Q. Paul, have you paid much attention to the turmoil at Nebraska and how that might impact you guys’ trip there to the game next week?
PAUL CHRYST: Obviously I know what happened, and what’s nice about being in the season is you focus on your team, and then you get to focus on the opponent of the week. So certainly I’m going to enjoy and appreciate what the guys did today, and then tomorrow morning early start on Nebraska. I don’t know if that’s answering it.
Q. Paul, obviously the three games before this they were comfortable leads for your team by the time the fourth quarter came. How important is it that your team was able to finish out a close one today?
PAUL CHRYST: I think it’s always important to make the most of the day. It comes in all different fashions when you play this game. Proud of the way the guys played. Are there things that we’ve got to get better at, absolutely, and you know what, this group will work on those. Each day is different, and that’s what’s fun about this game.
Q. What do you attribute the last five minutes to? Do you feel like your guys relaxed after the pick six?
PAUL CHRYST: No, I don’t think the guys relaxed. I think it goes back to complementary football. They’re a good football team, and they made some plays, and that’s when it’s a great opportunity for the offense now to pick it up. The way that the — the on-side, the deep one, you know, you’ve got a long field, a lot of things come into this thing but absolutely I don’t think there was one bit of relaxing at all, no.
Q. You’ve seen (Natrell) Jamerson come on a little bit but how important is his versatility, not only what he can do in the back end, run support, but special teams, on that punt, the one you downed at the two there?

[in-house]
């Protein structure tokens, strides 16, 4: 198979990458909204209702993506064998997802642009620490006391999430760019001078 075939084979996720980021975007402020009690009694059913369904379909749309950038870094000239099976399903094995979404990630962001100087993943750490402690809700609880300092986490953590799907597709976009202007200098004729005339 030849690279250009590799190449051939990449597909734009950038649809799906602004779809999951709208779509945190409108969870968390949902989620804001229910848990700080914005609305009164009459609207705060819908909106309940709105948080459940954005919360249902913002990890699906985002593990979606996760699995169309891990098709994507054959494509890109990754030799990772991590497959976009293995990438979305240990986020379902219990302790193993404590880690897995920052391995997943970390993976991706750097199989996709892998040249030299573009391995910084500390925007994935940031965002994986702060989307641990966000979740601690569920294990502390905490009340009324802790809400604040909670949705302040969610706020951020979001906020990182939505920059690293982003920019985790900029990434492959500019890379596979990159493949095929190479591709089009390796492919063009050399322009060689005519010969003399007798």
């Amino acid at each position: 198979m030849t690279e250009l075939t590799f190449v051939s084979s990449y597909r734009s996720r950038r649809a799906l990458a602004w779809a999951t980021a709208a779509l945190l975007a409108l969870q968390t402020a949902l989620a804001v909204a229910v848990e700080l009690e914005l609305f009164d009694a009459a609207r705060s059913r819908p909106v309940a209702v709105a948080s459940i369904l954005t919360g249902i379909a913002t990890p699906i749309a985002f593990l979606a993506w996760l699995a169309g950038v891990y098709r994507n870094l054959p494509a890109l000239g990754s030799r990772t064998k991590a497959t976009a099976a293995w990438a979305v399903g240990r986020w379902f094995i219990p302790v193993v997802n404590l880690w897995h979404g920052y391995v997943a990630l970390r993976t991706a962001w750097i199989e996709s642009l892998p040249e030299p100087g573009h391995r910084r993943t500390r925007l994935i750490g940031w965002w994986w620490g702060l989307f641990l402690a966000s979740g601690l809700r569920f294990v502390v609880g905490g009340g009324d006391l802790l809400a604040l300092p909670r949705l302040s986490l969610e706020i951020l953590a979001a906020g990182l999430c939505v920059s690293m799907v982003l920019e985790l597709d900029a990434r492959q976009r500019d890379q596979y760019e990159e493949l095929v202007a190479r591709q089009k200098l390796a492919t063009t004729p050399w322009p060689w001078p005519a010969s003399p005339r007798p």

PAUL CHRYST: You’re seeing it. Natrell brings so much to this team and has been doing it for a while now. Two years ago he was our special teams player of the year. What you appreciate from him is that now that he’s in a starting role, what he thinks about and how he approaches the special teams is every bit as important as it was when he was first breaking in, playing, and as you know, we’re going to need all the guys.
There are good examples of players like Trell that will do anything for this team. And you get into games — we’re going to have a lot more close games — that we’re going to need plays such as that. Doesn’t matter how it comes, what unit it comes on, we’re going to need everyone.
Q. Justin Jackson had less than three yards a carry. How did you get that done, especially since you play a lot of nickel, and how important was it?
PAUL CHRYST: I thought it was really important. Going into the game, probably not different than any other time you play football, you want to be able to take away the run. We were — certainly had a lot of respect for Northwestern, with the quarterback and the running back, they can really spread you out and hurt you in a number of ways. I thought guys — I thought it was a good plan and guys played well, got off the blocks and rallied it when you needed it, whether it’s the backers or the safeties, were fitting it. It was fun to watch a lot of it. We have a lot of respect for him as a back and knew it was going to be a challenge.
Q. On the long pass play on third-and-three, is that a feel call or that you see something, when you go for something like that, a big hit when you’re down like that?
PAUL CHRYST: It’s — I suppose it’s a little bit of that. (Laughter.) The one that’s second guessed if it doesn’t work.